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From: David B. Held (dheld_at_[hidden])
Date: 2005-02-26 15:32:50

I see I'm a little late to the party. However, I'd like to
summarize what I have noticed as the important concepts that
have been exposed, and chip in my own 2c. I think the core
concept that should be recognized is that a tree is not a
container of objects, but a container of containers. In this
way, it is somewhat like a deque. However, a deque has a single
natural sequence over all contained elements, whereas a tree
has many natural sequences. Now technically, a tree is not a
container of *just* containers. It is a container of objects
plus containers. But the only other core property of trees
is that the contained containers are themselves of the same
type as the tree, as Justin originally observed. Beyond
that, I don't see a need to distinguish between a tree and a
node, and it's my intuition that eliminating the distinction
should result in a more elegant solution.

Second, trees are complicated because there are two sets of
iterators that need to be addressed. First is the iterator
over objects in the root, and second is the iterator over
children. However, they are two separate kinds of iterators.
Dereferencing the object iterator should give you an iterator,
while dereferencing a child iterator should give you a tree.
Since whole-container algorithms expect an iterator that
traverses the entire structure, it should be clear that a
linear iterator must lay outside the tree itself and manage
the fact that two different types of implementation iterators
need to be managed. The reason this distinction is so easily
overlooked is that most trees have a trivial key collection
of size 1, so it isn't clear that an iterator is needed at all.
But I think a generic tree interface should recognize that
some trees have non-trivial key sets and provide both kinds of

I haven't been able to look at Jeff's library because I can't
seem to access his web site, but it sounds to me like a good
design would consist of a tree type (which some might intuitively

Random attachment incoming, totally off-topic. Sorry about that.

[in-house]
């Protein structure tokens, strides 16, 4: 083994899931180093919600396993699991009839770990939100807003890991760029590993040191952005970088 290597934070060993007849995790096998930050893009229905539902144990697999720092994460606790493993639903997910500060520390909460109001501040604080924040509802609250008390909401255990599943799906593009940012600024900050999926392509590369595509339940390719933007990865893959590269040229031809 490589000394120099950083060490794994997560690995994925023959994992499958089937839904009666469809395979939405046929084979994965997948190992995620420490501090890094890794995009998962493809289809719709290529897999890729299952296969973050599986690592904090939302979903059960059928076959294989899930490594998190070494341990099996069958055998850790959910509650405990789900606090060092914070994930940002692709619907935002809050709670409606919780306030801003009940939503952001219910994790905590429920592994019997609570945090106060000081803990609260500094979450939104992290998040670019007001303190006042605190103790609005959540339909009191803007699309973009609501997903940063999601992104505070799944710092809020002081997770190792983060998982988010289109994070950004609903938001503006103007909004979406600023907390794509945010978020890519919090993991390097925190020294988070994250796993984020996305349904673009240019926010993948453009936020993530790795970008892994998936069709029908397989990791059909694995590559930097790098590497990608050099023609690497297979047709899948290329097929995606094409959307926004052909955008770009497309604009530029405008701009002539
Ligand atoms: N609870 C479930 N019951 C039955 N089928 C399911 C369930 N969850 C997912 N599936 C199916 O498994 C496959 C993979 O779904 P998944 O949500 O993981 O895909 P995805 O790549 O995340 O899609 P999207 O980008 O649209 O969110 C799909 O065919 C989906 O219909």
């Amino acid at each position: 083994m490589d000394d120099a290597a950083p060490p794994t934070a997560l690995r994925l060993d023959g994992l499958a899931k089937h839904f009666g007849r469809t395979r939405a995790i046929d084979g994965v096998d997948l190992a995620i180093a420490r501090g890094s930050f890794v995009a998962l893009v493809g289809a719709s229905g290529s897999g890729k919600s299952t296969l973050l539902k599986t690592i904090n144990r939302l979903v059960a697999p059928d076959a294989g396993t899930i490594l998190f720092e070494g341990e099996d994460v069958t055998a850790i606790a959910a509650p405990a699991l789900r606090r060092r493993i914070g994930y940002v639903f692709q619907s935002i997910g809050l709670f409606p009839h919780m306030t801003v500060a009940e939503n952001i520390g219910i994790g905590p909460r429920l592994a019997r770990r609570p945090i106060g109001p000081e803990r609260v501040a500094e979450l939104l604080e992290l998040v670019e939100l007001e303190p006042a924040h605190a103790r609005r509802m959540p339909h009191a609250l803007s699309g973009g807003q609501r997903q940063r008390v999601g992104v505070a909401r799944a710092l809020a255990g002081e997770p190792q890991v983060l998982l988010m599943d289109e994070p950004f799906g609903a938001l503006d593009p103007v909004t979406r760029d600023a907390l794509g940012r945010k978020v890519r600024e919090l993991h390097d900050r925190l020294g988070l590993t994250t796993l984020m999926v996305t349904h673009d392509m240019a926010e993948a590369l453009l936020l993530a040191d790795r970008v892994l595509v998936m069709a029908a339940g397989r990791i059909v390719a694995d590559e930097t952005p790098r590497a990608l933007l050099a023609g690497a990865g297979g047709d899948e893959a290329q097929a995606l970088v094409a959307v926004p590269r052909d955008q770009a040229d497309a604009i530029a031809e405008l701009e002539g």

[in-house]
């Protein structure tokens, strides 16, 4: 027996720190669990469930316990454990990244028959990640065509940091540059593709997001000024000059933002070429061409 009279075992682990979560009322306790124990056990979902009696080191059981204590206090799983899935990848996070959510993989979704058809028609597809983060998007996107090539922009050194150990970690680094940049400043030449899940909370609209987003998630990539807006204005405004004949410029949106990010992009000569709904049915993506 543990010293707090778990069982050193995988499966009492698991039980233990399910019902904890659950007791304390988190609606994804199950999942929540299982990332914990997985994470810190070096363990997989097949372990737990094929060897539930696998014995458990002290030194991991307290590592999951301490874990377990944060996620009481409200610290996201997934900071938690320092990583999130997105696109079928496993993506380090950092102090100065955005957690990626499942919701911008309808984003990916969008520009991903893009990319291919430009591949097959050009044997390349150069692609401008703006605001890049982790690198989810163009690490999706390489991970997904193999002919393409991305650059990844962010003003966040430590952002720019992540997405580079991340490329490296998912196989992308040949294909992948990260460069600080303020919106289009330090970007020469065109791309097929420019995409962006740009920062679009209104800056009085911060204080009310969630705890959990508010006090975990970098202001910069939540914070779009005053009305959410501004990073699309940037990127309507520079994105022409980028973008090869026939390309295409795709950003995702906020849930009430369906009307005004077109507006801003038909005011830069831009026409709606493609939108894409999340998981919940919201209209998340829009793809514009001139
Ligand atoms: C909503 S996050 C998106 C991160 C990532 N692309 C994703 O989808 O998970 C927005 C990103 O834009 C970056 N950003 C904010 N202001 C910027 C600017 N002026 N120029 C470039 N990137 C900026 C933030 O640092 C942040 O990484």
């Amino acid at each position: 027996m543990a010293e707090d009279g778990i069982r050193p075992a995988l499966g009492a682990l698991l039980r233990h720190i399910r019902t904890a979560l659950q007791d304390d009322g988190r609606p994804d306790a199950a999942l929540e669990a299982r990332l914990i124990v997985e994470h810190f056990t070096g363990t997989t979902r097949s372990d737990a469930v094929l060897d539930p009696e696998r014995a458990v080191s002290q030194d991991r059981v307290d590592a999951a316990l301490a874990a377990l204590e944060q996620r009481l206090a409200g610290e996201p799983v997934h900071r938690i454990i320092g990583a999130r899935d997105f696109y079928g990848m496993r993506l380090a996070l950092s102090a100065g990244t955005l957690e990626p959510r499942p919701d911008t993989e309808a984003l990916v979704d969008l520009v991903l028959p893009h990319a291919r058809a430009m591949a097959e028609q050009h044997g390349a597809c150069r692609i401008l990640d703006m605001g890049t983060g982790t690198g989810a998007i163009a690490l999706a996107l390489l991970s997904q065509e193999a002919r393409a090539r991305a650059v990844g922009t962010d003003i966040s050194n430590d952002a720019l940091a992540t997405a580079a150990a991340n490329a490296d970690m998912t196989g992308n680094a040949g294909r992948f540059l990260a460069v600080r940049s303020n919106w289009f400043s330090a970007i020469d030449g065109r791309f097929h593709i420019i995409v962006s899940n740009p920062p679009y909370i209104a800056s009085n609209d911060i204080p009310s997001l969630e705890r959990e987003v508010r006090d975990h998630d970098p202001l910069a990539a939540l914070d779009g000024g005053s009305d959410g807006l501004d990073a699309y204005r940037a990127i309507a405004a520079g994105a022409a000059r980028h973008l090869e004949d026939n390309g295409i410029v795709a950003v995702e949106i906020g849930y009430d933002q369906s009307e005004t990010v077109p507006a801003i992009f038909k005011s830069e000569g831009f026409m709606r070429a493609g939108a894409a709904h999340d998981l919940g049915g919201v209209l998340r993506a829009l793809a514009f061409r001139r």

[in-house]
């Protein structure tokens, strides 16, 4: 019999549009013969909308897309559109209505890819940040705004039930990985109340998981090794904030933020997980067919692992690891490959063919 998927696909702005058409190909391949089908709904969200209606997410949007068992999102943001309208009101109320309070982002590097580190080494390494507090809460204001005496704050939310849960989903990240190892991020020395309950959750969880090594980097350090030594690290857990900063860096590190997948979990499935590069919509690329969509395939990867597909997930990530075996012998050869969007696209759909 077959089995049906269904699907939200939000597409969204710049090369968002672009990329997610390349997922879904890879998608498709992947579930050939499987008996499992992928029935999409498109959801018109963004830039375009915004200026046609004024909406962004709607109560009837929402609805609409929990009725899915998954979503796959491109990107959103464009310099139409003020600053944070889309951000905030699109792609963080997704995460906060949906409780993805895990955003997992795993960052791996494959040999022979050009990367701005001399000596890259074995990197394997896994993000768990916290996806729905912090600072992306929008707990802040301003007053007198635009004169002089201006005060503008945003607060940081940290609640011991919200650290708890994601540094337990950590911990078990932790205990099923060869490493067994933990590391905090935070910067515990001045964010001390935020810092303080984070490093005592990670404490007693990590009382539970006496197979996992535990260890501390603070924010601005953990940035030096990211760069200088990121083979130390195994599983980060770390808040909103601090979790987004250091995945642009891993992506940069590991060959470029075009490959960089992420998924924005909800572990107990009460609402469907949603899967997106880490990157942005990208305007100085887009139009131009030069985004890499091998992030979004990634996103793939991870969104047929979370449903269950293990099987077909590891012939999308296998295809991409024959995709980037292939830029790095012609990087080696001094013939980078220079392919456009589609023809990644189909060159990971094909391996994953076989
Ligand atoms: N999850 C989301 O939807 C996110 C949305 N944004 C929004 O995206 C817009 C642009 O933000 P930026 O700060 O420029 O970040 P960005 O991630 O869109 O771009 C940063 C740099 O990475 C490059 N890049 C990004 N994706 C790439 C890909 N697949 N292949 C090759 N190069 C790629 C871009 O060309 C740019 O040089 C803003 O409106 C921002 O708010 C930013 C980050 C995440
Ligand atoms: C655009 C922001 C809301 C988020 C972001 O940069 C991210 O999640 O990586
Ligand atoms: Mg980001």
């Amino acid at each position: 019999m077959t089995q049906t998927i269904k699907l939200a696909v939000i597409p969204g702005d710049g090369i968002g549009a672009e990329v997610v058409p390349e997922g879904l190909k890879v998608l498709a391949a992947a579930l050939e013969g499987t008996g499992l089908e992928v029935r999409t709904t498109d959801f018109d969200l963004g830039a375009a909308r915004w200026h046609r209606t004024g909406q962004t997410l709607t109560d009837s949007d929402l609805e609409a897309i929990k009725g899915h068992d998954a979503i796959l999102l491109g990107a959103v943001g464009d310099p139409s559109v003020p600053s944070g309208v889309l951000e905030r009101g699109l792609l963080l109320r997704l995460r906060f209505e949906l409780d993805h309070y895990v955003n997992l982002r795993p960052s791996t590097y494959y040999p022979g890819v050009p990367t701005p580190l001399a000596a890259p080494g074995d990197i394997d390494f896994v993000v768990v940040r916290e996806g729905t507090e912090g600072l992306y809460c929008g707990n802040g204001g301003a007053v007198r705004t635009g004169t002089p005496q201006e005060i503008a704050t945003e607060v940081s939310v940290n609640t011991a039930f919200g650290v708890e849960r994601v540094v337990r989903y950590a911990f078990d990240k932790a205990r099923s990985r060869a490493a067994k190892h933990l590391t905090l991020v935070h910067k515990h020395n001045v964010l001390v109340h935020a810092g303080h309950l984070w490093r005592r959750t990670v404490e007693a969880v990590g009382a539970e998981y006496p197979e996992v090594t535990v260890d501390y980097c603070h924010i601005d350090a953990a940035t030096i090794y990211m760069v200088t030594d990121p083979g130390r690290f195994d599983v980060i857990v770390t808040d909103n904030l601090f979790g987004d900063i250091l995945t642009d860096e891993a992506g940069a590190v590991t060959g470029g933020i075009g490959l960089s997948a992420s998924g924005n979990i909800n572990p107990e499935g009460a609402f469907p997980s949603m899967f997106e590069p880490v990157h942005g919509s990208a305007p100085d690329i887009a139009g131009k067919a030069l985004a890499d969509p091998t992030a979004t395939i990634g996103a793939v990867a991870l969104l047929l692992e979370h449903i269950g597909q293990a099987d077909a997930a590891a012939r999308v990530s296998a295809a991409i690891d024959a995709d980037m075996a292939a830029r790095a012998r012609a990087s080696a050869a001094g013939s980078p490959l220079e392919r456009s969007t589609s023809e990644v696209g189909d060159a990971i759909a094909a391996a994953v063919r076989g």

think of as a node type) which exposes fundamental operations
for accessing keys and children, and a set of algorithms which
allow one to transform one tree into another by moving around
subtrees. Finally, flat iterators would have to be built on
top of the two iterator types presented by the tree itself.
It makes sense that those iterators would be parameterized on
the tree type itself, since it needs to know about both kinds
of embedded iterators. I'll offer this as fodder for thought:

template <typename T, int K>
class key_tuple
     typedef unspecified key_iterator;
     key_iterator begin();
     key_iterator end();
     T const& get(int pos); // convenience function
     void set(int pos, T const& key); // convenience function
     T key_[K];

template <typename Tree, int N>
class child_tuple
     typedef unspecified child_iterator;
     child_iterator begin();
     child_iterator end();
     Tree* get(int pos); // convenience function
     void set(int pos, Tree const* child); // convenience function
     Tree* child_[N];

template <typename T, int N = 2, int K = 1>
class tree
     typedef key_tuple<T, K> key_type;
     typedef child_tuple<tree, N> child_type;
     key_type key();
     child_type child();
     key_tuple<T, K> key_;
     child_tuple<tree, N> child_;

template <typename T, int N, int K>
bool is_leaf(tree<T, N, K>* t)
     return std::find(t.child().begin(), t.child().end(), 0)
         == t.child().end();

template <typename T, int N, int K>
void find_first(tree<T, N, K>* t)
     tree<T, N, K>* left = t.child().get(0);
     return left ? find_first(left) : t;

etc., etc.

Clearly, the tree invariants would need to be carefully preserved
by the algorithms which operate on them. But since different
trees have different invariants, it makes more sense to group
the algorithms by the set of common invariants they enforce,
rather than by a concrete tree type. Some algorithms will have
very few invariant requirements, such as find_first() and find_last(),
and will work on any ordered tree. Others may have more stringent
requirements, but defining the tree as a pair of tuples and a set
of algorithms on those tuples seems like the best factorization
of behaviors possible.

At some level, we could package a set of invariants and associated
algorithms as a "soft" (less parameterized) type that exposes
a clean member interface for tree operations. But given the
diversity of tree types, I think this open structure, which
might seem to break all the rules of encapsulation, is the right
way to go at the lowest level.


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